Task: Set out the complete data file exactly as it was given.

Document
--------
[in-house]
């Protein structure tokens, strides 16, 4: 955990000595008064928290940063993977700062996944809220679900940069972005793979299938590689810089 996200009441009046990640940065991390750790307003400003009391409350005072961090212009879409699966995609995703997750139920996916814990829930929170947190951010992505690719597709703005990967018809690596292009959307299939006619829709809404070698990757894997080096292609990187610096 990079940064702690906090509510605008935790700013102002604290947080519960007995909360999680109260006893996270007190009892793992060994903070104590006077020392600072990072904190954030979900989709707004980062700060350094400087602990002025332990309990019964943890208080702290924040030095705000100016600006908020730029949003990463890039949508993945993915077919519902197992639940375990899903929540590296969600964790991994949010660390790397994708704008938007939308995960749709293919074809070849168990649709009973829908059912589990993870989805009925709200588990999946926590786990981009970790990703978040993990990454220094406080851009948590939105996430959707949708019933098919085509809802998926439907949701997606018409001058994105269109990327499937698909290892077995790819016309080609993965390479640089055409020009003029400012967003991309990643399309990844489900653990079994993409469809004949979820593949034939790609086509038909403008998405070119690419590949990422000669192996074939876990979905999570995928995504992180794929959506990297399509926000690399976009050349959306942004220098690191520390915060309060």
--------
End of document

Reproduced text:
[in-house]
């Protein structure tokens, strides 16, 4: 955990000595008064928290940063993977700062996944809220679900940069972005793979299938590689810089 996200009441009046990640940065991390750790307003400003009391409350005072961090212009879409699966995609995703997750139920996916814990829930929170947190951010992505690719597709703005990967018809690596292009959307299939006619829709809404070698990757894997080096292609990187610096 990079940064702690906090509510605008935790700013102002604290947080519960007995909360999680109260006893996270007190009892793992060994903070104590006077020392600072990072904190954030979900989709707004980062700060350094400087602990002025332990309990019964943890208080702290924040030095705000100016600006908020730029949003990463890039949508993945993915077919519902197992639940375990899903929540590296969600964790991994949010660390790397994708704008938007939308995960749709293919074809070849168990649709009973829908059912589990993870989805009925709200588990999946926590786990981009970790990703978040993990990454220094406080851009948590939105996430959707949708019933098919085509809802998926439907949701997606018409001058994105269109990327499937698909290892077995790819016309080609993965390479640089055409020009003029400012967003991309990643399309990844489900653990079994993409469809004949979820593949034939790609086509038909403008998405070119690419590949990422000669192996074939876990979905999570995928995504992180794929959506990297399509926000690399976009050349959306942004220098690191520390915060309060």